Gut Health and Hormones

An unhealthy gut can contribute to hormonal imbalances, too. Many hormones are produced or metabolized in the gut, so issues there can result in too much or too little of crucial hormones.

Hormone issues, in turn, can exacerbate skin issues, especially acne breakouts, redness, and dryness. By balancing the bacteria in your gut, you can start working to balance your hormones. This can improve the appearance of your skin in a significant way, while also improving your overall health.

Tips for Improving Gut Health and Skin Health

Okay, you suspect that some (if not all) of your skin issues can be attributed to your poor gut health. How do you go about improving the bacteria balance in the gut, though? 

It's easy to feel overwhelmed when you first start trying to health your skin from the inside out. Here are some effective first steps to consider taking:

Eat More Whole Foods

A whole foods diet that contains minimal free sugar, processed foods, and alcohol is a great place to start when it comes to healing your gut. You might want to consider a whole foods-based elimination diet, too, to identify foods to which you might be intolerant.

Heal Your Gut

Eliminating problematic foods is a good step toward healing your gut. After taking a break from these foods, you might be able to add them back in without experiencing negative symptoms.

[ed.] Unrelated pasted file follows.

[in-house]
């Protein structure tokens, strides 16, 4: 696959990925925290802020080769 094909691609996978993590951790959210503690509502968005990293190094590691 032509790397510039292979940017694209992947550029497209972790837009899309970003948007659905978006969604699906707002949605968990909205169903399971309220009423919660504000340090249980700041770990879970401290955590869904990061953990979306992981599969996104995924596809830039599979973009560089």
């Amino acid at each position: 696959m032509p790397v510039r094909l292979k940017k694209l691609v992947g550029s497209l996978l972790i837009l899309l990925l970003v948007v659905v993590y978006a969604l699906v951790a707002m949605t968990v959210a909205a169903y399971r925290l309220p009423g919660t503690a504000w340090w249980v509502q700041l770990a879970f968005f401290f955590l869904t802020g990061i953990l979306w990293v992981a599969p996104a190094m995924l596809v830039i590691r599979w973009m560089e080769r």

Take a Probiotic Supplement

In addition to eliminating foods that may worsen your gut health, make sure you're adding in supplements that can improve it. This includes a probiotic supplement, which can help to balance your gut bacteria.

Get Enough Sleep

Much of your body's healing, including gut-healing, takes place when you're asleep. If you're not getting enough rest, you'll likely find that you have higher levels of inflammation. This, in turn, can exacerbate your skin symptoms and prevent you from improving your gut health. 

Aim to get at least 7-8 hours of sleep per night. Try to stick to a consistent sleep schedule and minimize caffeine intake later in the day to ensure you get plenty of rest.

Try Best Probiotic for Gut Health and Skin Today

The link between gut health and skin health is undeniable. If you've tried a slew of topical treatments for your skin conditions and haven't experienced any relief, it might be time to look inward. Addressing your gut and balancing the bacteria in your body could have a significant impact on your skin.

One of the most effective ways to balance gut bacteria is to take the right probiotic supplement. Our Lactoferrin Enhanced Probiotic Skin Support is a great option to consider. It contains a science-backed combination of the protein lactoferrin and probiotics, both of which have been shown to improve skin health. Find out more about Lactoferrin Enhanced here.

This article does not represent a product description, nor a summary of therapeutic indications of any of Medlab’s products. If you are interested in a Medlab product, please read the product label or the product information published in the product section prior to purchase. If you are unsure whether a product is right for you, please talk to a health professional.